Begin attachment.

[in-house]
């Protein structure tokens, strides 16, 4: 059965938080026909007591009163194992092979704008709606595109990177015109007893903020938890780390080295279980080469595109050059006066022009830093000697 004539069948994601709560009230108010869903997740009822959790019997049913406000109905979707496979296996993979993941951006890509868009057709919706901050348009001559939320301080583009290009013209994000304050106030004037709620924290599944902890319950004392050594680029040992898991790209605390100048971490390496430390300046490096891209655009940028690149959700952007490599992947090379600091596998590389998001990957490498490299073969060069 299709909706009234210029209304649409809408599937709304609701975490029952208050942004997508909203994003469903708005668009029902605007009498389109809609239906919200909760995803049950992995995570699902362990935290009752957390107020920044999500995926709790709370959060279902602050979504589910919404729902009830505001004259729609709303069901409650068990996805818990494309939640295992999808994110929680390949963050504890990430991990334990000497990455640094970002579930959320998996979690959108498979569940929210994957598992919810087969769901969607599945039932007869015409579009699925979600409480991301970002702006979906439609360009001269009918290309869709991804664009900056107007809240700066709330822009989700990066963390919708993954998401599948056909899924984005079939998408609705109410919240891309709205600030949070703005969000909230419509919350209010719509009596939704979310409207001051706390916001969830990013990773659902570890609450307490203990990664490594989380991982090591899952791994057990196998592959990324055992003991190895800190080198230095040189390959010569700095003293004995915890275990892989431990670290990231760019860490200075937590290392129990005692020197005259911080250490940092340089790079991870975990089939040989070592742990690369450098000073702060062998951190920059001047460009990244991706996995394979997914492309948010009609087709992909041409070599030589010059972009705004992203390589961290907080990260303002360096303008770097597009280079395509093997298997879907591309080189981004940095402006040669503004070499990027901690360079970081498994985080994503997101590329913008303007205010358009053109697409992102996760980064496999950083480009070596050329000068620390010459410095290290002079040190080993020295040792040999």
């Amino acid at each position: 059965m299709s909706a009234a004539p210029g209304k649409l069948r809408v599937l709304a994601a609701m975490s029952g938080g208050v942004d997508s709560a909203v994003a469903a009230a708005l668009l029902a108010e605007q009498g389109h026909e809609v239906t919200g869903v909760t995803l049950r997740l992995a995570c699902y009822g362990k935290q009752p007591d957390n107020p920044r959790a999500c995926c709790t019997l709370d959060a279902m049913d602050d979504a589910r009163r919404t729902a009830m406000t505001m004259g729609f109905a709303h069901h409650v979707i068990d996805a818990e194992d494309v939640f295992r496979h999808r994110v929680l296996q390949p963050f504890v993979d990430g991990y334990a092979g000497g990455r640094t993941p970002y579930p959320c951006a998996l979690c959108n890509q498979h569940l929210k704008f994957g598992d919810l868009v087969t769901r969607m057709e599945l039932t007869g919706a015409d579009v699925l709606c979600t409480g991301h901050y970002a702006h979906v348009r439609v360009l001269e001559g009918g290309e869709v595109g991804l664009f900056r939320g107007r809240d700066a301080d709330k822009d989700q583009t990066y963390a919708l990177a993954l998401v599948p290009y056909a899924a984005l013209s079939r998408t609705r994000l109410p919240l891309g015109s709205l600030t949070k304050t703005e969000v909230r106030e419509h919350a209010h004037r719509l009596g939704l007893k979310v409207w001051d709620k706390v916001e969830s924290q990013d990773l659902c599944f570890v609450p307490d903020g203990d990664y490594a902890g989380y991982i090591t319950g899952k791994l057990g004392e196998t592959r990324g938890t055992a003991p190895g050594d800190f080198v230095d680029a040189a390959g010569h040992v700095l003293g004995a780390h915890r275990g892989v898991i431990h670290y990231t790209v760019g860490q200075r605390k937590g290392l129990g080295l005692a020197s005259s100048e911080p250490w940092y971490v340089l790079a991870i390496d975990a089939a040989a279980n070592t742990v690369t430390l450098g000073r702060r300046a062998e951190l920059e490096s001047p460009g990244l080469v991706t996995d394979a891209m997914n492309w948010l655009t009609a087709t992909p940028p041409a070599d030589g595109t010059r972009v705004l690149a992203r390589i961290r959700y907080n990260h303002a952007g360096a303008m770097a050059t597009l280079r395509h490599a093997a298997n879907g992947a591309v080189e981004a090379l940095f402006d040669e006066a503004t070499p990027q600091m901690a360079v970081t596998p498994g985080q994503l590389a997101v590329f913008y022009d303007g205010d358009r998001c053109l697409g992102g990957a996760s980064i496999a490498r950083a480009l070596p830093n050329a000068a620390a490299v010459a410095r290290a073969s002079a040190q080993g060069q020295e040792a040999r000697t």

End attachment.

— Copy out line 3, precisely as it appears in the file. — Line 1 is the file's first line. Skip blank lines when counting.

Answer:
């Amino acid at each position: 059965m299709s909706a009234a004539p210029g209304k649409l069948r809408v599937l709304a994601a609701m975490s029952g938080g208050v942004d997508s709560a909203v994003a469903a009230a708005l668009l029902a108010e605007q009498g389109h026909e809609v239906t919200g869903v909760t995803l049950r997740l992995a995570c699902y009822g362990k935290q009752p007591d957390n107020p920044r959790a999500c995926c709790t019997l709370d959060a279902m049913d602050d979504a589910r009163r919404t729902a009830m406000t505001m004259g729609f109905a709303h069901h409650v979707i068990d996805a818990e194992d494309v939640f295992r496979h999808r994110v929680l296996q390949p963050f504890v993979d990430g991990y334990a092979g000497g990455r640094t993941p970002y579930p959320c951006a998996l979690c959108n890509q498979h569940l929210k704008f994957g598992d919810l868009v087969t769901r969607m057709e599945l039932t007869g919706a015409d579009v699925l709606c979600t409480g991301h901050y970002a702006h979906v348009r439609v360009l001269e001559g009918g290309e869709v595109g991804l664009f900056r939320g107007r809240d700066a301080d709330k822009d989700q583009t990066y963390a919708l990177a993954l998401v599948p290009y056909a899924a984005l013209s079939r998408t609705r994000l109410p919240l891309g015109s709205l600030t949070k304050t703005e969000v909230r106030e419509h919350a209010h004037r719509l009596g939704l007893k979310v409207w001051d709620k706390v916001e969830s924290q990013d990773l659902c599944f570890v609450p307490d903020g203990d990664y490594a902890g989380y991982i090591t319950g899952k791994l057990g004392e196998t592959r990324g938890t055992a003991p190895g050594d800190f080198v230095d680029a040189a390959g010569h040992v700095l003293g004995a780390h915890r275990g892989v898991i431990h670290y990231t790209v760019g860490q200075r605390k937590g290392l129990g080295l005692a020197s005259s100048e911080p250490w940092y971490v340089l790079a991870i390496d975990a089939a040989a279980n070592t742990v690369t430390l450098g000073r702060r300046a062998e951190l920059e490096s001047p460009g990244l080469v991706t996995d394979a891209m997914n492309w948010l655009t009609a087709t992909p940028p041409a070599d030589g595109t010059r972009v705004l690149a992203r390589i961290r959700y907080n990260h303002a952007g360096a303008m770097a050059t597009l280079r395509h490599a093997a298997n879907g992947a591309v080189e981004a090379l940095f402006d040669e006066a503004t070499p990027q600091m901690a360079v970081t596998p498994g985080q994503l590389a997101v590329f913008y022009d303007g205010d358009r998001c053109l697409g992102g990957a996760s980064i496999a490498r950083a480009l070596p830093n050329a000068a620390a490299v010459a410095r290290a073969s002079a040190q080993g060069q020295e040792a040999r000697t």